For Hernoor Grewal and her four sisters, their mother has always been the most positive influence in their lives. And when she recently got married, Grewal insisted that her mother perform all the rituals usually performed by the men from the bride’s side.
Grewal shared her story, and a very important photo from her wedding: “In this photo my Mum is giving me away at my wedding-a cultural custom that is reserved for men. I am 1 of 5 girls, we don’t have a brother and our Dad left the scene some years ago. If your father isn’t present at your wedding, it’s expected that you will find some other suitable male to take part.”
The story was promoted by Pink Ladoo, an organisation which aims to stop gender-biased customs and practices that still plague South Asian cultures. And this story is really inspiring.
Grewal explains in her post that after her dad left the scene, “the community were quick to blame our Mum entirely.” Like hundreds of other girls growing up without a father or a brother, Grewal had to hear condescending comments from relatives, family friends and neighbours.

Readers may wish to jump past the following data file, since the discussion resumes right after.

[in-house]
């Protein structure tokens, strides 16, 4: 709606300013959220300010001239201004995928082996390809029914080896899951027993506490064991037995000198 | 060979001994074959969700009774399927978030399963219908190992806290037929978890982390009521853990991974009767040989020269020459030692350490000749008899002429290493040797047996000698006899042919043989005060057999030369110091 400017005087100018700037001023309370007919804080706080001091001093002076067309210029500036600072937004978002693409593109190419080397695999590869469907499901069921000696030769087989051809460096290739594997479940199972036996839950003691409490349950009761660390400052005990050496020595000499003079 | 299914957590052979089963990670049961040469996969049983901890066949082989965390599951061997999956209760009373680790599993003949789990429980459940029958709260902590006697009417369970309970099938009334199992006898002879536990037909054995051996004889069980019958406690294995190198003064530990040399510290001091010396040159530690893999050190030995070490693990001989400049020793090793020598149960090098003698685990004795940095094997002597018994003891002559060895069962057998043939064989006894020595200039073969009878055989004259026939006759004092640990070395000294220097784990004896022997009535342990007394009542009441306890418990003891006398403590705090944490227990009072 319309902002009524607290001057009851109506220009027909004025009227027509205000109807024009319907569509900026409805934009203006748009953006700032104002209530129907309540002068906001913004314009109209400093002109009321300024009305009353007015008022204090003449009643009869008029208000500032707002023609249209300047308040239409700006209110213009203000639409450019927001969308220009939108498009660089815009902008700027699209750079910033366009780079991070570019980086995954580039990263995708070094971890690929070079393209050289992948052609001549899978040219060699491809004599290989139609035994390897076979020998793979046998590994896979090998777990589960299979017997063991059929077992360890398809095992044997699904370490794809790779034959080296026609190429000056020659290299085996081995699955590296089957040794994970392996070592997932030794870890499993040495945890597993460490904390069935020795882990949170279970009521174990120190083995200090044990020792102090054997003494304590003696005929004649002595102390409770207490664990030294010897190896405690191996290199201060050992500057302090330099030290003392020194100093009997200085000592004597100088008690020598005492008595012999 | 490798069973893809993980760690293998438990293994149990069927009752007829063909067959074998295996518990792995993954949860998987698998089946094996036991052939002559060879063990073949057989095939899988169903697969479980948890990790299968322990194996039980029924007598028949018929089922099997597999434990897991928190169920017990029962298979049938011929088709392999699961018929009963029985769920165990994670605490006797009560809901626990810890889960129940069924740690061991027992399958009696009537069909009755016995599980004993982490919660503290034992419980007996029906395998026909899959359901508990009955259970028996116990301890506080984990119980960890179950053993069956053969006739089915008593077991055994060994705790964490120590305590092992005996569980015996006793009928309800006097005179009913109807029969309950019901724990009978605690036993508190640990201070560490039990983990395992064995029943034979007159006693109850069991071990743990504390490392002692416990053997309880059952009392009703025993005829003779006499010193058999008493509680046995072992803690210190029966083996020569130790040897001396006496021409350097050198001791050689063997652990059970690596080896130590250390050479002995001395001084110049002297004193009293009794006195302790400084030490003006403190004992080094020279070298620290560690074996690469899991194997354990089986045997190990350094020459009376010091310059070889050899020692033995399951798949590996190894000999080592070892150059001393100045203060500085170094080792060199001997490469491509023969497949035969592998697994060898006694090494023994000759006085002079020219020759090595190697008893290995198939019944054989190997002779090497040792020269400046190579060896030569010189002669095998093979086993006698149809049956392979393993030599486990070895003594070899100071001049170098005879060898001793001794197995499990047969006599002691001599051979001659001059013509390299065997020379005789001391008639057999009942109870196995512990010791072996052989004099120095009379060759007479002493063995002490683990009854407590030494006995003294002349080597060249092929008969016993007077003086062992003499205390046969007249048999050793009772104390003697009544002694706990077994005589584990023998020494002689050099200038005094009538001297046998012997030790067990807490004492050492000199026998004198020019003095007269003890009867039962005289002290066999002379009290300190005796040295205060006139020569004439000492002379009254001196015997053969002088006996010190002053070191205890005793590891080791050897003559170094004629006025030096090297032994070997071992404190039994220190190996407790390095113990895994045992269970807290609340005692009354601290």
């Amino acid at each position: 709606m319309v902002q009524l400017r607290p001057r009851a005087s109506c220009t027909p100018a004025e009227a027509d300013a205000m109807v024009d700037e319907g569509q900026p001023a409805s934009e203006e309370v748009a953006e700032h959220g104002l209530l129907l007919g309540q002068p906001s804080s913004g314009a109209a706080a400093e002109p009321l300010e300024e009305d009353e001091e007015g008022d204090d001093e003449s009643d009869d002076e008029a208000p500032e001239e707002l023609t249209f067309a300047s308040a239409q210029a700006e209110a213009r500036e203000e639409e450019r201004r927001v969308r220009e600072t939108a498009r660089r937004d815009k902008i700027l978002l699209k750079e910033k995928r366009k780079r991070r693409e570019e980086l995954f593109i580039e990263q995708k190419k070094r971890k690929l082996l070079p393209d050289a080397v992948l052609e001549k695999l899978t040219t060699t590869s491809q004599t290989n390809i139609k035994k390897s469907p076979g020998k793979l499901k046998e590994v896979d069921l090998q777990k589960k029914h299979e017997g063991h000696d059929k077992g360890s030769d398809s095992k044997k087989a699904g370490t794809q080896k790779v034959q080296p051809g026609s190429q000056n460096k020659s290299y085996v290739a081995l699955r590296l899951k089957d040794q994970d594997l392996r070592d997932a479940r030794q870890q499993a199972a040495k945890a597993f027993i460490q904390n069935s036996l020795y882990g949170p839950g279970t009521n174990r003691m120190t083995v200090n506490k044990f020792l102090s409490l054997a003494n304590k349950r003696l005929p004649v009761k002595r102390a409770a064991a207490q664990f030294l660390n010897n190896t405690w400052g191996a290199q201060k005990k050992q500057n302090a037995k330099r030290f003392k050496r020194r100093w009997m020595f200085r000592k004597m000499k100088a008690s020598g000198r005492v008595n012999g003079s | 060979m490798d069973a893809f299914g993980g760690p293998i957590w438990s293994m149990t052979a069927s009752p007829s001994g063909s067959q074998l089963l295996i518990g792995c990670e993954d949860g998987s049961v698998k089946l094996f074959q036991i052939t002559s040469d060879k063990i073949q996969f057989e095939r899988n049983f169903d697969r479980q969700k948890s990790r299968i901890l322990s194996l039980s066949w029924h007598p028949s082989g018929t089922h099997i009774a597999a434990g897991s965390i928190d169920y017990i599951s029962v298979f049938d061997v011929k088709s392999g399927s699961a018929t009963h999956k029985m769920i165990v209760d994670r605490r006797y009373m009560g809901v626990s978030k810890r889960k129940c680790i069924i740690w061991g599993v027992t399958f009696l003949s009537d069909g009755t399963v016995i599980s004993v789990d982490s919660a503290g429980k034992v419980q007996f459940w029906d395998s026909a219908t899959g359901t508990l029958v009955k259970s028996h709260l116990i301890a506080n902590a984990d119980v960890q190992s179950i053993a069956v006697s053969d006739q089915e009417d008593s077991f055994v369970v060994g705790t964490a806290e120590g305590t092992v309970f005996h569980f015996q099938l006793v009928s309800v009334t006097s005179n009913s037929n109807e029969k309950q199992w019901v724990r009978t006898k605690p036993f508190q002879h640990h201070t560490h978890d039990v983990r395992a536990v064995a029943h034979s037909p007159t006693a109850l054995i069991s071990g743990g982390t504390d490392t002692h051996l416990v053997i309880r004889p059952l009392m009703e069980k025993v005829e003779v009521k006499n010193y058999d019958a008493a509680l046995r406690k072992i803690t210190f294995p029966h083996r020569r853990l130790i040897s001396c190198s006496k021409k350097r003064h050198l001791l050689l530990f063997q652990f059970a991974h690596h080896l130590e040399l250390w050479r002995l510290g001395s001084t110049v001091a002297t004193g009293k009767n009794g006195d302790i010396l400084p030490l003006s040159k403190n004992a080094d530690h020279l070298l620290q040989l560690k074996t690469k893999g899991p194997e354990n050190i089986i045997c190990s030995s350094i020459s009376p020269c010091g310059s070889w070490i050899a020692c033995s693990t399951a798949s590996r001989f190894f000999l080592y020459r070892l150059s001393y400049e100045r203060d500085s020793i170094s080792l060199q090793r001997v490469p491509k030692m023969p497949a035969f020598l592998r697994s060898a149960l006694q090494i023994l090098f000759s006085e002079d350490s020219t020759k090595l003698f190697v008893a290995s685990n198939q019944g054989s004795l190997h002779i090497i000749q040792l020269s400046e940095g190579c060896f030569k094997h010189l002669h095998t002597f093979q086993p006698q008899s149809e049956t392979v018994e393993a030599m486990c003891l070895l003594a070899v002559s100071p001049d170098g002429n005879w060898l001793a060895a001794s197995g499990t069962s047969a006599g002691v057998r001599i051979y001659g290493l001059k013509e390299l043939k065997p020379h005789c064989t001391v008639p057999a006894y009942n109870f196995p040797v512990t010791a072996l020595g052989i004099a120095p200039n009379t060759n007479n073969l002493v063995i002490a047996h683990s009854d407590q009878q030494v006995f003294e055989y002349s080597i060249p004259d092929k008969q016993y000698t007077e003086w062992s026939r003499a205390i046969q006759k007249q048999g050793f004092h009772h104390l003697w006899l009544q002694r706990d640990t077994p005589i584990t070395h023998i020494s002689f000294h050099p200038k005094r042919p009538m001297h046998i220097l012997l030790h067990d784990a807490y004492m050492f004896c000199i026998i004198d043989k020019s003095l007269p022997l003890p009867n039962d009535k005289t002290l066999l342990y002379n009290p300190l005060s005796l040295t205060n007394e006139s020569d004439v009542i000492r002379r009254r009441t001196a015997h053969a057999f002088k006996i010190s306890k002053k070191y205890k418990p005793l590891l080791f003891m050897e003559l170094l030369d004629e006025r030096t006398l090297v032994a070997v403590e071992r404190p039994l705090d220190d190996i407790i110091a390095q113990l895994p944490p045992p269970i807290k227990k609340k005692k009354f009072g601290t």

People might not realise the sort of effects this kind of talk results in. In Grewal’s case, her sister’s wedding got cancelled because the prospective-groom’s family thought “that our family had too many girls.”
These conditions often lead to young women getting broken under the pressure societal standards and expectations lay on us. But Grewal’s mother always shielded her growing daughters. “Our Mum stood strong in the face of the gossip-making aunties and uncles in our community even though she was probably crumbling and devastated on the inside. She raised us to believe that we do not need to depend on a man for our happiness or emotional/financial stability, and that we should learn to stand on our own two feet as early as possible, and as much as possible,” Grewal says in her post.-